CERRO VERDE, Peru—In this volcanic desert, a dusty moonscape patrolled by bats, snakes and guanacos, America’s biggest miner is piling on to the new force in industrial resources: supermines. It’s a strategy that could be driving miners into the ground.
Freeport-McMoRan Inc. is completing a yearslong $4.6 billion expansion that will triple production at its Cerro Verde copper mine, turning a once-tiny, unprofitable state mine into one of the world’s top five copper producers.
As Cerro Verde’s towering concrete concentrators grind out copper to be made into pipes and wires in Asia, it will add to production coming from newly built giant mines around the world, in a wave of supply that is compounding the woes of the depressed mining sector.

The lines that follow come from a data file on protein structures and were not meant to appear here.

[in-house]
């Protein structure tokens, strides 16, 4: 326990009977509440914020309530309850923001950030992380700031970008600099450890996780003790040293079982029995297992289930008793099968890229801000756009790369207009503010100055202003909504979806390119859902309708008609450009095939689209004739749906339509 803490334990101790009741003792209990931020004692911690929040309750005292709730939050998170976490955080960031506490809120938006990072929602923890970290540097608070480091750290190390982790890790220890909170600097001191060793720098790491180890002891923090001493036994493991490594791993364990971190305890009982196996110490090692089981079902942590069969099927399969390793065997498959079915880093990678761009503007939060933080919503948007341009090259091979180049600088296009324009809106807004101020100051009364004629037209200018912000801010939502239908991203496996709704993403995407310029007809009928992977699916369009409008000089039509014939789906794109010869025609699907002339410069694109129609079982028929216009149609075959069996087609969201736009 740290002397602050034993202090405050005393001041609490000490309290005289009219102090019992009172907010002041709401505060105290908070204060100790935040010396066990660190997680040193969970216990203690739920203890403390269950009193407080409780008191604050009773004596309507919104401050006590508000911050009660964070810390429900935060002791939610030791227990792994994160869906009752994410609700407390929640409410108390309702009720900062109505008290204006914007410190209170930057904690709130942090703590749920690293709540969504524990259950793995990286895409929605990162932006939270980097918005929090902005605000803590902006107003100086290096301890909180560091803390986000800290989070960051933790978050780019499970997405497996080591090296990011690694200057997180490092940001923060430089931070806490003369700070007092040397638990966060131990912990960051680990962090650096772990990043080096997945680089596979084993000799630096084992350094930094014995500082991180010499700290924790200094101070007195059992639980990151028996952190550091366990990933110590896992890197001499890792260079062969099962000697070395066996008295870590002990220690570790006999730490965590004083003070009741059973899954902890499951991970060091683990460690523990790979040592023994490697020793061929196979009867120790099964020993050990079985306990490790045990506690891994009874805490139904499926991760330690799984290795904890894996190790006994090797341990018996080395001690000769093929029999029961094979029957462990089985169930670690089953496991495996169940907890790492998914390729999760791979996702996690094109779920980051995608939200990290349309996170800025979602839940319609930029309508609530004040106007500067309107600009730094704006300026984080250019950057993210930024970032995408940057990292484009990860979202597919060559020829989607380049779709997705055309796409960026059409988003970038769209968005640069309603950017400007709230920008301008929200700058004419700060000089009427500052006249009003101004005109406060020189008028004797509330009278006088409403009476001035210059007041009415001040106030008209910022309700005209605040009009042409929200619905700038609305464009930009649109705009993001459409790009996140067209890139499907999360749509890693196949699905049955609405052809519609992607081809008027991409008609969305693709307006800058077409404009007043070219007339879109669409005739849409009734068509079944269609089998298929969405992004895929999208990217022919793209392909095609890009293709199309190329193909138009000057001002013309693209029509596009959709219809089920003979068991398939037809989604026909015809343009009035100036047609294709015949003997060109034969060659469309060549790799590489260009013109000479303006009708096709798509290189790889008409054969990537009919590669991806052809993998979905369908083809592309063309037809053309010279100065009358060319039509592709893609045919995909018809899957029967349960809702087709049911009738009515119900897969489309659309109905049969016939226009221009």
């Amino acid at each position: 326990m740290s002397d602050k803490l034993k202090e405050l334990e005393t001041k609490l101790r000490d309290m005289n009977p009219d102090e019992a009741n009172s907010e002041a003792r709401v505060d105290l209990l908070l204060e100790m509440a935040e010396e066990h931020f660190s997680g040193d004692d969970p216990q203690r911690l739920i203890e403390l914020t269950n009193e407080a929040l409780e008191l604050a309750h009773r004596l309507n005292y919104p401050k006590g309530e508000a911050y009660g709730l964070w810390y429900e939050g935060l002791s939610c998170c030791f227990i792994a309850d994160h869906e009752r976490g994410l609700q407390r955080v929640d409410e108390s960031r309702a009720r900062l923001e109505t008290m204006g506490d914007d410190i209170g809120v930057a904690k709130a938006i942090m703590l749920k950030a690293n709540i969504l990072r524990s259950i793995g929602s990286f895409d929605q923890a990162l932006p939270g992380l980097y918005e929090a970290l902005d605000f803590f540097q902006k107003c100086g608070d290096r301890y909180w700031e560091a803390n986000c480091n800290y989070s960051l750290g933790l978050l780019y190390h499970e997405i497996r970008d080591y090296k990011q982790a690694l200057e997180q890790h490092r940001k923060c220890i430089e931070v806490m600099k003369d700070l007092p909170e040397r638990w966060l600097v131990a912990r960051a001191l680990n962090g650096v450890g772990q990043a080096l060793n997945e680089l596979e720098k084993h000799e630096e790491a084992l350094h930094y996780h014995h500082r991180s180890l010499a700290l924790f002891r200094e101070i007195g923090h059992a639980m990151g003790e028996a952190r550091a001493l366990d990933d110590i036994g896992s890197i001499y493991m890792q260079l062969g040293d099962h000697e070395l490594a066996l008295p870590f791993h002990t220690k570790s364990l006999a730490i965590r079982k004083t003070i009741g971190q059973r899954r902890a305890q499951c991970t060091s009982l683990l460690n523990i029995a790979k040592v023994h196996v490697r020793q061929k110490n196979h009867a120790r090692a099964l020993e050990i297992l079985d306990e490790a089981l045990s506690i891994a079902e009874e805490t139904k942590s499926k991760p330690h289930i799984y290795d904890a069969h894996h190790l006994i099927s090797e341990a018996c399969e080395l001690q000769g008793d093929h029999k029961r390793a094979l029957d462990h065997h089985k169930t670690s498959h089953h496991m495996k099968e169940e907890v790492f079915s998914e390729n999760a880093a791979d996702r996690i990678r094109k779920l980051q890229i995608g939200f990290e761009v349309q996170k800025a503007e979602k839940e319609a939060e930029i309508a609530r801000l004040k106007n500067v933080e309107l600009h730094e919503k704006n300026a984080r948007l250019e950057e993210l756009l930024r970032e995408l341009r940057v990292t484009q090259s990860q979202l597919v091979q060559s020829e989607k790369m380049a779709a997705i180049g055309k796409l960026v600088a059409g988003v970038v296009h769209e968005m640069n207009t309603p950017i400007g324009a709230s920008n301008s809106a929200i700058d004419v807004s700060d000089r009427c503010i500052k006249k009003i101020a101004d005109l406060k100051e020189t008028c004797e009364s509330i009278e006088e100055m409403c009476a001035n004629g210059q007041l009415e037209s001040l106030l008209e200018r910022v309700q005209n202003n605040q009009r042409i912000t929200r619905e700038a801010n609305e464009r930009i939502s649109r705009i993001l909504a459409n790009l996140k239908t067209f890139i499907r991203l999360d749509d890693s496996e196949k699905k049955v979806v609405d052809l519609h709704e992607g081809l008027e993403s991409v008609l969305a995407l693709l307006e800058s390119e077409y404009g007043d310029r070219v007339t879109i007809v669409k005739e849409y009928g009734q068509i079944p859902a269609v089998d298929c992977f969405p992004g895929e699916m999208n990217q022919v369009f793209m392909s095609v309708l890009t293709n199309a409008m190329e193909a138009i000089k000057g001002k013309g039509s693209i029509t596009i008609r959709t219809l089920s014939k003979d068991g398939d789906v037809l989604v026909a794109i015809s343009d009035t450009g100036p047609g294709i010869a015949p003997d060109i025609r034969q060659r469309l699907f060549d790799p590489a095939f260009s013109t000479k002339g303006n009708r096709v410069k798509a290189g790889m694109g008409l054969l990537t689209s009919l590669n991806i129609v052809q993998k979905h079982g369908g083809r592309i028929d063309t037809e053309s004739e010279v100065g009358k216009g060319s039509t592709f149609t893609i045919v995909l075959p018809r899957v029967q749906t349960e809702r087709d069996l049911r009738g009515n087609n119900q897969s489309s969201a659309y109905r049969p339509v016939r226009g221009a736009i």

Slowing growth in China and other emerging markets has dragged metals prices into a deep downturn, just a few years after mining companies and their investors bet billions on a so-called supercycle, the seemingly never-ending growth in demand for commodities.
Back then, miners awash in cheap money set out to build the biggest mines in history, extracting iron ore in Australia, Brazil and West Africa, and copper from Chile, Peru, Indonesia, Arizona, Mongolia and the Democratic Republic of Congo.
They also expanded production of minerals such as zinc, nickel and bauxite, which is mined to make aluminum.
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